Despite being mostly dominated by the Students First party,
Michigan Student Assembly debated last night when the assembly
barred former MSA Rep. Terri Russiello, a member of the Students
First, from taking the office of treasurer on the executive
board.

Assembly members rejected the appointment, which was made by MSA
President Jason Mironov, because they saw it as a political move.
Russiello has not served on MSA’s Budget Priorities
Committee.

MSA Rep. Ashley Whitfield said she was concerned with the
appointment, because other applicants who sat on the BPC felt that
the selection was questionable, given Russiello’s
relationship with Students First.

But Mironov said he chose Russiello because she came in with a
distinct plan about how to deal with budget cuts.

Russiello noted her experience on the assembly and expressed
disappointment at the conclusion reached by the assembly.

“Although I understand the image of
‘political’ parties in execs, I am saddened that such
an image outweighed my qualifications,” Russiello said.
“However, my work regarding the gap between students and the
administration has not stopped-just faced an obstacle.”

Left without a treasurer, the assembly will attempt to appoint
another candidate at next week’s meeting, Mironov said.

Jesse Levine and Elliot Wells-Reid were approved as General
Counsel and Chief for Staff respectively, with little difficulty.
Both are members of Students First.

E. Royster Harper vice president of Student Affairs, visited MSA
chambers last night to discuss the formation of a standing
committee to influence student input in budget affairs. This
committee is a result of recent student protests regarding budget
cuts.

“I’m trying to meet with as many student groups as
possible to get student’s input on what the committee ought
to look like,” Harper said.

As of right now there are several ways that students are
involved in the Division for Student Affairs, such as the student
advisory boards from the Ginsberg Community Center and through
surveys and program evaluations, Harper said.

“I have had revelations and lots of learning, in the past
two to three weeks,” Harper said. “I have learned that
a lot of structures that we have in place work really well when
money is not going to be cut and works differently when money is
being cut.”

MSA Rep. Russell Garber questioned why the budget applied to the
Greek system, which is non-organizational.

Mironov said he wanted to offer MSA’s assistance on
forming the standing committee. “I would like to extend the
dedication to assemble the team to work on budget cuts
group,” Mironov said. “This is one of the most
important jobs of the assembly.”

Also last night, in a unanimous vote LSA Student Government
passed a resolution to revive the college’s Student
Judiciary. Students in the College of Literature, Science and the
Arts have an additional outlet to voice their opinions on the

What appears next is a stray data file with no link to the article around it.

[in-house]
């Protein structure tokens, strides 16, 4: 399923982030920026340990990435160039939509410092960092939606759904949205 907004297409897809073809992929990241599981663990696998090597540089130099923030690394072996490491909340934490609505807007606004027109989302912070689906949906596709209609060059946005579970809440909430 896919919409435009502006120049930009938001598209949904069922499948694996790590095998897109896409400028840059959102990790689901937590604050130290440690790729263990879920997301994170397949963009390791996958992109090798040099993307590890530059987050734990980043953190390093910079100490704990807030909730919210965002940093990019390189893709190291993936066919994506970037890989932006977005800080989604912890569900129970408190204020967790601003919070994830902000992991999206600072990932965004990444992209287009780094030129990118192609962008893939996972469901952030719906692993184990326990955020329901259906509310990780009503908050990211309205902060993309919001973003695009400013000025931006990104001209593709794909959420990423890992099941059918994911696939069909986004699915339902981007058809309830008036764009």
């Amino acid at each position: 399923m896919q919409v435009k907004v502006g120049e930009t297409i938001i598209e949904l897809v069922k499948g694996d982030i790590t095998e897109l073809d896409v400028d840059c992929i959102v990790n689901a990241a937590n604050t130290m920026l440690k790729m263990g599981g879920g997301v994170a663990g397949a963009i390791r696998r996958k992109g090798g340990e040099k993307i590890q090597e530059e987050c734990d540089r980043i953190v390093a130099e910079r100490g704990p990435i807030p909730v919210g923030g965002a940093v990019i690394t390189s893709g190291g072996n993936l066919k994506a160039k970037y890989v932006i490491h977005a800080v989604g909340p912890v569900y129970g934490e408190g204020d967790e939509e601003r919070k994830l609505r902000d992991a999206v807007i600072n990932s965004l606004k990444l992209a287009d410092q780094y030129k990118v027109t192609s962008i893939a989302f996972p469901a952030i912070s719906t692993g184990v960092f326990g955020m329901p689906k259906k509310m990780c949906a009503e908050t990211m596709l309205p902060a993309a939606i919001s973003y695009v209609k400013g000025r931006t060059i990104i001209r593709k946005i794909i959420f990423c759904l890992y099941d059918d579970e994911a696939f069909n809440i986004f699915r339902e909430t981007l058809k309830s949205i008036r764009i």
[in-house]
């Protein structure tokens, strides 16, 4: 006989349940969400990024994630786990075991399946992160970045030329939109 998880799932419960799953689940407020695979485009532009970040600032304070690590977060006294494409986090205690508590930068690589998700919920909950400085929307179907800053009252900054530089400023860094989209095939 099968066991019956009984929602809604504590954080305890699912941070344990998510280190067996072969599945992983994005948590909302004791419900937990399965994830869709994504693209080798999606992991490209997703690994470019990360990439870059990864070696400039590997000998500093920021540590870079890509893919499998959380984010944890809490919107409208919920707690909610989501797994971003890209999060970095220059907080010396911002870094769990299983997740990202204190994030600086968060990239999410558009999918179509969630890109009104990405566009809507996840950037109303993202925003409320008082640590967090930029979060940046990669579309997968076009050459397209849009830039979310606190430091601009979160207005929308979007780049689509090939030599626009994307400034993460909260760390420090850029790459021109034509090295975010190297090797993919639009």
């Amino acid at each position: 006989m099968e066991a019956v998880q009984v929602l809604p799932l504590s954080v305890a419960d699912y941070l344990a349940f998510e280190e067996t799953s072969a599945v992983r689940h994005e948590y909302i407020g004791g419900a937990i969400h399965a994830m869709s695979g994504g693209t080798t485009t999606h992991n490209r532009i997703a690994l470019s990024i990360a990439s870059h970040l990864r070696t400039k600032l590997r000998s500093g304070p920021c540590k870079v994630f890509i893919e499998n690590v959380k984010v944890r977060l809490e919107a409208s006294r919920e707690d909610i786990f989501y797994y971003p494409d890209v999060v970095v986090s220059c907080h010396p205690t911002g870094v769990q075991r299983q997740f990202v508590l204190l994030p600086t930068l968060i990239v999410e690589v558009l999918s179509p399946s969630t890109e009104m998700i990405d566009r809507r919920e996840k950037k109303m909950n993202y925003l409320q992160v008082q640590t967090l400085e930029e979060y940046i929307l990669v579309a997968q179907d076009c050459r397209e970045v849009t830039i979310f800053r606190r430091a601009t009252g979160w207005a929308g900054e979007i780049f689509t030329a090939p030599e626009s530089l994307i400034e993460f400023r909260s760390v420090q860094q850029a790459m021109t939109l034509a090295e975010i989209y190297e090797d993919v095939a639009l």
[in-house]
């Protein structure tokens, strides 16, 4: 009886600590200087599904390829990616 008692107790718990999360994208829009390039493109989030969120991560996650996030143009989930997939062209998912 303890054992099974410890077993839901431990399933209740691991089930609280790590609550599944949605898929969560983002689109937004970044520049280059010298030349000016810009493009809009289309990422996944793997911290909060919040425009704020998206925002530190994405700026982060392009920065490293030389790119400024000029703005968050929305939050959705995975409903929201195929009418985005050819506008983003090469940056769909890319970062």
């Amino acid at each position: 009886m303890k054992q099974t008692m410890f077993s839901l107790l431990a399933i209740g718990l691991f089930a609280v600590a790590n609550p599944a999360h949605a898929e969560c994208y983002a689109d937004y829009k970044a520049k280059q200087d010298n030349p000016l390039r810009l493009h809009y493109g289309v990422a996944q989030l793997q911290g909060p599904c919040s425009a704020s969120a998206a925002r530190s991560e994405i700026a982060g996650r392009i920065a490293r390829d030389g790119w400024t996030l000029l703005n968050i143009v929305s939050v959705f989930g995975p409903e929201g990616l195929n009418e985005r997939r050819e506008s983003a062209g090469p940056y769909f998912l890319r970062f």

actions carried out by their student government.

Currently, students wanting to appeal LSA-SG resolutions,
elections or other actions such as monetary allocations must go to
the Central Student Judiciary in the Michigan Student Assembly. The
LSA-SG Student Judiciary will be available for the same services
starting Monday.

“Students can appeal and have a hearing with LSA
Judiciary, who would make a decision,” LSA-SG Vice President
and junior Ryan Ford said. “That decision would be the final
decision and they couldn’t appeal it with CSJ.”

Because the Student Judiciary will be solely comprised of
members of LSA, students in the college will be better represented
than in CSJ, where justices can come from any school in the
University, LSA-SG General Counsel Stuart Wagner said.

Wagner also said enacting the judiciary will help to distinguish
LSA-SG from MSA.

“The goal of this change is to allow LSA-SG to govern
themselves,” Stuart said. “It will allow us to separate
ourselves from MSA and be our own government.”

But CSJ Justice Michael Schaolman was worried the resolution
will deprive new CSJ justices of experience and it may discourage
students from utilizing CSJ.

“(New justices) were just initiated last month so
we’ve had little experience and this will mean even
less,” said Shaolman, a sophomore in the Business School.
“I hope (CSJ) is still an accessible source that’s
going to be used.”

The new justices will be appointed tomorrow and Friday. Any LSA
student who is not affiliated with LSA-SG is eligible to apply.
Applications can be found on the LSA-SG website and are due today,
although LSA-SG has tried to spread the word about the new
positions for the past week. Following an interview process, six
Justices will be appointed while the Chief Justice will be elected
internally.

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